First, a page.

WINNER OF THE 2012 USA BEST BOOK AWARD FOR HISTORICAL FICTION IN THE E-BOOK CATEGORY BRONZE MEDAL WINNER IN THE 2013 GLOBAL E-BOOK AWARD FOR HISTORICAL FICTION A stylishly written and cunningly plotted Holocaust revenge thriller. Set in the 1960s, its disturbing narrative of retribution moves to a tense and shattering conclusion. Combines the time-frame of a Taranti movie with the pace and detail of an early Freddie Forsyth vel. ROGER KATZ Disturbing and intriguing. Packed with plot twists and incident. A rite of passage vel which is also a revenge thriller. A literary vel which is also a page-turner. A Holocaust vel with a completely new perspective. I challenge you to put it down. There can be doubt that you have achieved a work which could easily be a best-seller... CAL McCRYSTAL .. .evoked many dark memories of my earliest days, MARCEL LADENHEIM, the survivor whose story was the catalyst for this book. The vel takes the reader breathlessly from extraordinary revelation to nail-biting resolution: Dr Michael Turner is drawn inexorably into his past, to the nursing home where his aunt w lies so ill, so fragile, so angry. He must bring about the destruction of the SS doctors who so callously tortured her. But, can he do this without compromising his own Hippocratic Oath? Fuller description. 1965. London. Michael receives a lawyer's letter. Misty photographs - a 3-year old boy with long blond hair; a teenage girl full of sensuality, full of hope; a woman in her 20s, faded dress, slim frame, hollow cheeks, haunted eyes. Michael is drawn inexorably into his past. To the stench of potato-sacks, the perfume of almonds and cinnamon, the kiss of a fairy princess, the barking of dogs, the screech of trains, a woman tearing at his shirt, her wail of loss. Paris. Delphine looks at her lost child and finally understands her courageous act of madness. Frankfurt. Franz watches televison. Thick smoke rising from a brick chimney. No, t Auschwitz. A cremation. His cremation. Geneva. Vittorio entwines two silken puppets in a splaying of legs, a lifting of buttocks and weeps for his unfaithful wife. Bournemouth. Willy and Reuben compete. They are taking turns to heave a huge Merah from their shoulder. A fight to the death. Hampstead. A journal spews thick torpid pitch as it hisses in the flames. The hissing turns to popping. The popping to crackling. The crackling to wailing. Ghosts are set free. WARNING: This vel contains sexually explicit material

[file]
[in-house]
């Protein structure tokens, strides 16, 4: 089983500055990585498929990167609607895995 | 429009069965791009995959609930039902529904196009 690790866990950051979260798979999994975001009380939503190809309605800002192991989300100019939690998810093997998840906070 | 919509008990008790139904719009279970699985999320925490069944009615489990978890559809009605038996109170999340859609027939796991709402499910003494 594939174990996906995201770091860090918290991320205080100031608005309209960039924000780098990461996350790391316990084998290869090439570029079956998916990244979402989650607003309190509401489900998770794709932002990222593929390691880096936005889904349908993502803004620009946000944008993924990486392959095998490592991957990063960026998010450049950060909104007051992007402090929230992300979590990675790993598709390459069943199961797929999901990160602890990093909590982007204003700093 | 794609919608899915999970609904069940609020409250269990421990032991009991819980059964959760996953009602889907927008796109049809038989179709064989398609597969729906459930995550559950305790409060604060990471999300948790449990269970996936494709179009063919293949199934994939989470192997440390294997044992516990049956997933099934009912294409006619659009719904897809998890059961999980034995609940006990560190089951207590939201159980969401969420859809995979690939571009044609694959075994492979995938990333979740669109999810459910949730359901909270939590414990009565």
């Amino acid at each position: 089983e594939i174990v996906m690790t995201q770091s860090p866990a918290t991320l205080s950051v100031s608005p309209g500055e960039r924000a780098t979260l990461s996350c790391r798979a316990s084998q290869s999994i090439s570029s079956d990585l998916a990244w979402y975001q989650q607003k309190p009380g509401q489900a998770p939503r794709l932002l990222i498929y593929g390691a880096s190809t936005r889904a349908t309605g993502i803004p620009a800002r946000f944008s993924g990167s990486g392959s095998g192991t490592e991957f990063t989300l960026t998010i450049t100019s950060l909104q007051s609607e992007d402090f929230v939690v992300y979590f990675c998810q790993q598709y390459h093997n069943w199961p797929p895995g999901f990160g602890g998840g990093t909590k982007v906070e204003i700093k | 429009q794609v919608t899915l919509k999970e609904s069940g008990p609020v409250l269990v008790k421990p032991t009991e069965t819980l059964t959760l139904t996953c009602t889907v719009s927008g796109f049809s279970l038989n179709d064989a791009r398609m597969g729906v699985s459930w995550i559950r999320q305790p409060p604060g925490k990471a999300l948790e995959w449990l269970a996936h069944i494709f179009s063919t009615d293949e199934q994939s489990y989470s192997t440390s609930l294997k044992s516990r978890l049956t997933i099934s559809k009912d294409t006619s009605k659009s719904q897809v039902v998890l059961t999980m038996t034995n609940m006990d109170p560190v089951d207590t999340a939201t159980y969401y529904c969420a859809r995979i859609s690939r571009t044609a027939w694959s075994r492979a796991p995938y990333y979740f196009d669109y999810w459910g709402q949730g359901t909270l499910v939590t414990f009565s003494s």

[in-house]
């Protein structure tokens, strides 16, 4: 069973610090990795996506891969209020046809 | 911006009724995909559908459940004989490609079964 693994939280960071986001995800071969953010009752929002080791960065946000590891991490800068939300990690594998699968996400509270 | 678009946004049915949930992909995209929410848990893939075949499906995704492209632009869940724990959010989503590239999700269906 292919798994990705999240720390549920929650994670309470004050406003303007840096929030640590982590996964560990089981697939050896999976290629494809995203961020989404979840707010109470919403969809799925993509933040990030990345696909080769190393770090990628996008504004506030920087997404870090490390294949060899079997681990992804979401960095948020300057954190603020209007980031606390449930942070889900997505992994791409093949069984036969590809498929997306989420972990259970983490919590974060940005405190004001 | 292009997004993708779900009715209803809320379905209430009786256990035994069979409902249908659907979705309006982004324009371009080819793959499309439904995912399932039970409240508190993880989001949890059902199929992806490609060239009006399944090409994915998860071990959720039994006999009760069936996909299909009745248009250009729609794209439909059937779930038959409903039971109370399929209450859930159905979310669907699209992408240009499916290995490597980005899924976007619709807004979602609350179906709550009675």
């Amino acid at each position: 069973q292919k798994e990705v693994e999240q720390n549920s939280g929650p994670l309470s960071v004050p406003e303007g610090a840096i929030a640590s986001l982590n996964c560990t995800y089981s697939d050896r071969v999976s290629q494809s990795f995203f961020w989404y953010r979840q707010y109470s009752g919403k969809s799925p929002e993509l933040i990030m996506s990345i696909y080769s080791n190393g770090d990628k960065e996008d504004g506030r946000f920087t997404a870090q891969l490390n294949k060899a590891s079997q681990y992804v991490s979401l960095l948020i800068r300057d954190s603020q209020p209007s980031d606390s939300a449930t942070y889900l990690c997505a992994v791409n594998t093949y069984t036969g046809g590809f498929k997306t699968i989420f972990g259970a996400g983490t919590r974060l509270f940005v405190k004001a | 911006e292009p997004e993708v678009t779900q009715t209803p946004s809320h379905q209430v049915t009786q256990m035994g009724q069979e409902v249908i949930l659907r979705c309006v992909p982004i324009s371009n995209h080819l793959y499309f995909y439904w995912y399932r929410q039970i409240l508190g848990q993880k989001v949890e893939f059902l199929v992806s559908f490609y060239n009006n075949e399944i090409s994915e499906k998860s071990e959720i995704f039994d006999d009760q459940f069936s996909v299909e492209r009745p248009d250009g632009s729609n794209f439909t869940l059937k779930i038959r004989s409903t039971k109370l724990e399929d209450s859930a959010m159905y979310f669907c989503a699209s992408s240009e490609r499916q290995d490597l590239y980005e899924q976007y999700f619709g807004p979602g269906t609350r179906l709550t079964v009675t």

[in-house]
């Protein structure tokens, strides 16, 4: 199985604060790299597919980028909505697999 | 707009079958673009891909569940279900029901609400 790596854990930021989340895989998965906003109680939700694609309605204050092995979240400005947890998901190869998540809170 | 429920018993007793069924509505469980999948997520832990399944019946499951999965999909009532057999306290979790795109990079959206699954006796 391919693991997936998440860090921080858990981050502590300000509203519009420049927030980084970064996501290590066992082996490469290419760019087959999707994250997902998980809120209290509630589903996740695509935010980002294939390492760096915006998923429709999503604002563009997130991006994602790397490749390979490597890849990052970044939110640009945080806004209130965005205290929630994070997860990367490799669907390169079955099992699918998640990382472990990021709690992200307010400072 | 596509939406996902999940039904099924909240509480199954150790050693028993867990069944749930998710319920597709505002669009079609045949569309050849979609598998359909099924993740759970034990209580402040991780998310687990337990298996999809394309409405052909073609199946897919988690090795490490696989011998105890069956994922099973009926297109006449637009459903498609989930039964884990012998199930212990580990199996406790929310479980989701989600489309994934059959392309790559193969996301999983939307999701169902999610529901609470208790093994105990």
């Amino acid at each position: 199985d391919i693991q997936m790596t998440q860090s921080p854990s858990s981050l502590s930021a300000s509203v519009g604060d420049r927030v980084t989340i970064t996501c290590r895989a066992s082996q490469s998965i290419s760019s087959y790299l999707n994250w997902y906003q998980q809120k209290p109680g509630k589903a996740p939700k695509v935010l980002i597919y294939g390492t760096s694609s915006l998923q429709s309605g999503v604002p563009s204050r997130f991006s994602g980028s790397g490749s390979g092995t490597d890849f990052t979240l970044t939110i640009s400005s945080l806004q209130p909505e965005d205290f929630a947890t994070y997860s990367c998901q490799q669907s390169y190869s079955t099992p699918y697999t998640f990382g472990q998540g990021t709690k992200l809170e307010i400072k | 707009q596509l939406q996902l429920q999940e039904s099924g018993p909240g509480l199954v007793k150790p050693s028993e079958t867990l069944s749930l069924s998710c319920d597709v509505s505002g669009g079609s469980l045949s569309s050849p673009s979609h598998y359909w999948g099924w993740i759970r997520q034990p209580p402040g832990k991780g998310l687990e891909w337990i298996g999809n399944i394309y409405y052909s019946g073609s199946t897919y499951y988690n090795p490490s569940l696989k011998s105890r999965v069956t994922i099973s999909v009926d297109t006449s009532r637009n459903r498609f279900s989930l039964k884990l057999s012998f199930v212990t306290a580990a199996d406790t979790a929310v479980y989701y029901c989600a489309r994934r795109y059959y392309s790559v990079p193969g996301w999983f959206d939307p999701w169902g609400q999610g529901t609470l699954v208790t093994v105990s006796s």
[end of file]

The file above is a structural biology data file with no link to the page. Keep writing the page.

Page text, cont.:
Teddy Goldstein's fascination with the written word was never far from the surface. After Oxford, his career was largely spent in areas where he could express his creativity: Educational publishing, creating training materials, and scripting films. But it was not until later in his life that he really found his voice. At seventy, he took a series of courses at Birkbeck College and then went on to do a degree course in Creative Writing where he won a short story prize as a part of the Middlesex University Literary Festival. As a result, he gained enough confidence to start 'writing through the skin.' It was then that he found himself returning again and again to a subject which had troubled him all his life. The random injustice of the Holocaust. The supreme irony of the fact that by 1944 most of the Nazis knew that the war was lost and that Europe would never be free of Jews. Yet, despite that they continued to murder thousands, not out of some desire to rid the world of the race they had accused of venality, but in order to fund their post war lifestyle.